Children are best described as little bodies with big feelings. As a parent, you couldn’t bear stronger testimony to that. Children begin to experience a wide range of emotions from the time of their birth. However, the ability to regulate these emotions evolves much later. This emphasizes the need to give your children the opportunity to express their emotions and feelings in a way that feels comfortable and familiar to them. Developing a habit of journaling can be a great tool for them to express themselves freely.
Journaling is a written record of thoughts and feelings. It is different from a personal diary, that usually keeps a track of daily events or mundane incidents. A journal, on the other hand, can help your child articulate their thoughts and ideas. It simply is about giving them an outlet for recounting actions and expressing their emotions. Think of it as “My big book of feelings and everything else”. And our children need this tool now, more than ever. Being home for almost a year now, twice-removed from their social environment, with a pandemic still lurking around, their little minds I’m sure, have much they want to say.
The benefits of journaling are aplenty. From freedom to expression to provide a cathartic release, journaling can be a very useful tool for children to develop emotional stability.
As children go through a range of emotions, it can be difficult for them to express themselves to another person. I’ve often seen my 4-year-old bursting with emotions and unable to articulate it. Providing a written space, that is private to them, can be a safe space for them to express themselves. Most of all, it allows them to express their emotions in a way most familiar to them. Colouring and drawing seem apt for my little one.
If you thought only us adults have stress-related issues, you thought wrong. Making journaling a regular part of one’s life has known to reduce stress and increase one’s emotional literacy. Your children can see it as an open canvas to reveal themselves, their ideas, feelings and analyse the same as a way of reflection. It can also help reduce anxiety and provide a new perspective on the emotions they are experiencing.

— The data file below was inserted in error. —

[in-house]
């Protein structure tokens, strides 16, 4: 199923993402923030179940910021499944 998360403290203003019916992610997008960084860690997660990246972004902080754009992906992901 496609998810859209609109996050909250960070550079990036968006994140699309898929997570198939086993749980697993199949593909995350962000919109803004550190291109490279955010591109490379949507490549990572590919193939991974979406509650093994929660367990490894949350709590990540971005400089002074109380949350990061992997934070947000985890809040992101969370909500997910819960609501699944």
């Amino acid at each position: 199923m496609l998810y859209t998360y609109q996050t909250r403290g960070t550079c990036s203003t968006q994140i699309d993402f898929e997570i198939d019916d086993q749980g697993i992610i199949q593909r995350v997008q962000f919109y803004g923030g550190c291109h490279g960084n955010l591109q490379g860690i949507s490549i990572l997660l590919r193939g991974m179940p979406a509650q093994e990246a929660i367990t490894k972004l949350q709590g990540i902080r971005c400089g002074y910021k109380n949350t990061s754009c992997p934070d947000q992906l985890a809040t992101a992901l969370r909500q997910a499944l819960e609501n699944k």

Although it may not be one of the key goals of journaling, a journal often becomes a memory book, as children look back on it as they grow up. There could be memorable events written down or little souvenirs stapled in or self victories jotted down. It is bound to become a treasured book for your children to hold on to as they grow older. Think of how nostalgic it would be for your child to grow up and read a page about their first trip to the zoo or what they wanted to be when they grew up.
Apart from helping children develop their emotional capacity, a journal also helps them develop their writing, art and language skills. It can also help nurture their creativity.
As much as journaling can be an effective tool for children, if imposed on them, it can seem like a chore and lose its purpose. Children love being given the choice to make decisions. Let your child make the decisions about their journal. Let them pick what kind of book they want to journal in. Younger kids might feel more inclined to journal if they’re allowed to choose colourful pens, stickers and special stationery.
Younger children might need prompts to start journaling. You can find free worksheets that fit their age. You can find tons of ideas online and for free. Their journals can also include colouring and drawing as that is something little children enjoy. Older children might do better with written prompts once in a while. Giving them ideas like “My strengths, what makes me happy or drawing up lists on various topics can be a start. You can also include photographs and sentimental souvenirs.
Try and set aside a particular time for journaling, so that your children receive the little nudge at first to make journaling a regular habit. It can be made a family activity as a little part of your weekend plans. Not only will this allow you time together, but also keeping them company will make it more exciting for your children, especially younger ones. They will need less support and reminders from you once they’ve established the practice.
We need to remember at all times that journals are meant to be a safe space for children to express themselves, and if that means they want to keep it private, respect that. A journal will serve its purpose only when children feel like they can express themselves without restraint, kept far from prying eyes, knowing there will be no negative judgments. Trust your child and most likely, they will want to share things with you themselves.
It’s never too early or late to start journaling. Whether you have a young child or a preteen, you can give them a start today. Let them enjoy the art of journaling. Remember to keep it unstructured and that there are no rules. The important goal is to let them express themselves. Someday you’ll have on your hands an adult who is well-adjusted, who not only knows themselves, understands their emotions, but also expresses themselves as openly as you once taught them to.